It is not clear where this might go. But the conversation now is not just about whether, but how. And allegiances appear to be more fluid, perhaps a lot more fluid, than they were â€" thanks to generational change in the north, social and economic change in the Republic, and, of course, Brexit.

The size of the majority for Remain in the EU referendum in Northern Ireland showed that it crossed the Catholic/Protestant, republican/unionist divide. A hard border, even the prospect of a hard border, could push the line even further. The result, in the event of a referendum on unification, may not be as predictable as it once was.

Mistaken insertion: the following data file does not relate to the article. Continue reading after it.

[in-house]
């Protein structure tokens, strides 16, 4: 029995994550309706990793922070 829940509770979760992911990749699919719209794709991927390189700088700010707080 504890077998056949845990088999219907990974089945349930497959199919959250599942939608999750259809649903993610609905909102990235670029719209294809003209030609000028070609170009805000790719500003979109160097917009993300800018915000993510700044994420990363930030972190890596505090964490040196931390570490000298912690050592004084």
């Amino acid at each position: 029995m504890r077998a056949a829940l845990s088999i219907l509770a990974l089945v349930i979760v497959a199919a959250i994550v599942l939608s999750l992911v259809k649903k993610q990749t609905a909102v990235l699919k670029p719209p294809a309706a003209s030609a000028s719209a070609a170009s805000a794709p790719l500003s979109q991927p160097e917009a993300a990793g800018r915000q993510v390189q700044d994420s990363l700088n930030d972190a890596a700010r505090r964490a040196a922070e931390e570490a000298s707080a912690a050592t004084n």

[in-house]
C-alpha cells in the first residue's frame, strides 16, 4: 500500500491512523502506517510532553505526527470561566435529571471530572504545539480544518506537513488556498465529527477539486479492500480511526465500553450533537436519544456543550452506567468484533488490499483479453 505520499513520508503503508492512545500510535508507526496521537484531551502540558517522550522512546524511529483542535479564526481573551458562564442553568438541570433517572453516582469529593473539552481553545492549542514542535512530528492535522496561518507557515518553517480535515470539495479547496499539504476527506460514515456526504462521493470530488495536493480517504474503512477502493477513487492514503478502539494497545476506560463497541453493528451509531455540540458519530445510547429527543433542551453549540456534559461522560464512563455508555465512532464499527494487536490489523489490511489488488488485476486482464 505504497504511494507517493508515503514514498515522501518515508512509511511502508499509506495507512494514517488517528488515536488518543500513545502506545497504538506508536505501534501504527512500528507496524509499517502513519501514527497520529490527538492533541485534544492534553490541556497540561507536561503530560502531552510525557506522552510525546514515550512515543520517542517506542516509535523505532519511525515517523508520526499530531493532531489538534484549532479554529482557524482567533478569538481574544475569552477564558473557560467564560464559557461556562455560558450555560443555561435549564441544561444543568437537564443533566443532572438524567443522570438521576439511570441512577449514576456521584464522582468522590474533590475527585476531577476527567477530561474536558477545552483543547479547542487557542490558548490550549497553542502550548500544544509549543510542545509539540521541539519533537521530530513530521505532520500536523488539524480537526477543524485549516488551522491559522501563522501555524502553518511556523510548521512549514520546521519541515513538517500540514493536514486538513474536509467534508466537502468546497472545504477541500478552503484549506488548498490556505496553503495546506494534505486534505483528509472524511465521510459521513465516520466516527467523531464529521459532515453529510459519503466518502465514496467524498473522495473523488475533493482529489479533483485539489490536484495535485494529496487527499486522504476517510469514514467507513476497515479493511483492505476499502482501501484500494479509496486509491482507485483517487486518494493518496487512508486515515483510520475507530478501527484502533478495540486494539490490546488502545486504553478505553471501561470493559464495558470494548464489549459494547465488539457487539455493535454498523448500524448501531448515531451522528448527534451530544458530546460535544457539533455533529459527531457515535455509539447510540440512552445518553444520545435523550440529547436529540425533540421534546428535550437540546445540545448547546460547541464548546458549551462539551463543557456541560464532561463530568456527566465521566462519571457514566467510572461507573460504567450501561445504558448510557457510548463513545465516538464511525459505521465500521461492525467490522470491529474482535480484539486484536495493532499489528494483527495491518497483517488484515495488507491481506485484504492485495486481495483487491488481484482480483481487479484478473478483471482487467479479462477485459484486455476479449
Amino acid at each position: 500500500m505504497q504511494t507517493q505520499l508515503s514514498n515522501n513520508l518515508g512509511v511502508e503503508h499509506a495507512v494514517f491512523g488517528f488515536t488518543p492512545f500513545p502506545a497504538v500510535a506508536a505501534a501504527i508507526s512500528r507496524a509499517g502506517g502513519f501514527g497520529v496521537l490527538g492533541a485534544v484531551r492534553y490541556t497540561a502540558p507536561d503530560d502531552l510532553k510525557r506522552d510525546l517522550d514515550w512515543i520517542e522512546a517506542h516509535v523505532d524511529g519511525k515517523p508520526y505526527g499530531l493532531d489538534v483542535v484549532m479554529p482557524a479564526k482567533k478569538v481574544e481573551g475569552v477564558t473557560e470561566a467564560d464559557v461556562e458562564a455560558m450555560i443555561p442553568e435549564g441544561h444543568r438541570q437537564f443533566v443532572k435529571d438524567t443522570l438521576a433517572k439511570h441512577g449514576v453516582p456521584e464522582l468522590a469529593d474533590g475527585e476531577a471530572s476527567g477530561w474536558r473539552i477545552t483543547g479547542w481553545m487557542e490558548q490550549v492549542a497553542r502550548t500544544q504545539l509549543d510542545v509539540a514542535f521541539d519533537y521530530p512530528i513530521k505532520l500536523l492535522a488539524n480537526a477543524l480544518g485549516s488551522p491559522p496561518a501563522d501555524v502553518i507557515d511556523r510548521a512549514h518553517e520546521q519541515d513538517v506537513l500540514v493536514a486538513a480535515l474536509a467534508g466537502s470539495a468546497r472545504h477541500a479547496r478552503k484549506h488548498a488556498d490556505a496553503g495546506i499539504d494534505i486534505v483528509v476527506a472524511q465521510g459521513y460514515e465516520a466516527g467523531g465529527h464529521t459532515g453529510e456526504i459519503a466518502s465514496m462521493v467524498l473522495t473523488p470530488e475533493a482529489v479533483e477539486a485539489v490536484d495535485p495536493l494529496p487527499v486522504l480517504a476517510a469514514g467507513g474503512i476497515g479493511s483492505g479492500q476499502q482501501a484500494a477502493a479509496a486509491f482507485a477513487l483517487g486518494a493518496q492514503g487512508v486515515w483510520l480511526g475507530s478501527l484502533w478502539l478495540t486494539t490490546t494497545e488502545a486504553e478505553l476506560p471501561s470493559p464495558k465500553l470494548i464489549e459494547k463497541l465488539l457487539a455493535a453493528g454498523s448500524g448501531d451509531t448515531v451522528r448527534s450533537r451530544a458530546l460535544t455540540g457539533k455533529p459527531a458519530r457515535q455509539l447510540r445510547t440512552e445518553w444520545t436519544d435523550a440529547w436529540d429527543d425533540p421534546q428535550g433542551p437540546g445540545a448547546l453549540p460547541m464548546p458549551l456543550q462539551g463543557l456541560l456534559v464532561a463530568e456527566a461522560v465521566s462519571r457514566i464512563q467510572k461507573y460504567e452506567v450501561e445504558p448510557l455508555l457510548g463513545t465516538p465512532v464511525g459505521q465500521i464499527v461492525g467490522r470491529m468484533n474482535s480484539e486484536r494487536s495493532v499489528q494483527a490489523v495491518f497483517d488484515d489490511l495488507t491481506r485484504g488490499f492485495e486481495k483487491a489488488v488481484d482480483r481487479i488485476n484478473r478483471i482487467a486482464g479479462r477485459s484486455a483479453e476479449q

What the UK has cooked up, courtesy of our Brexit vote, the ill-advised election that gave the Northern Ireland DUP a casting vote in Westminster, and some cack-handed negotiation with Brussels, is widely seen in the province as a disaster in the making, presaging penury or a return to violence, or both. Or, it could spell the end of the Union and pave the way â€" Dublin willing â€" for a united Ireland. Even a year ago, that would have been inconceivable. No longer.


The Independent has launched its #FinalSay campaign to demand that voters are given a voice on the final Brexit deal.
Sign our petition here

Source: Google News Ireland | Netizen 24 Ireland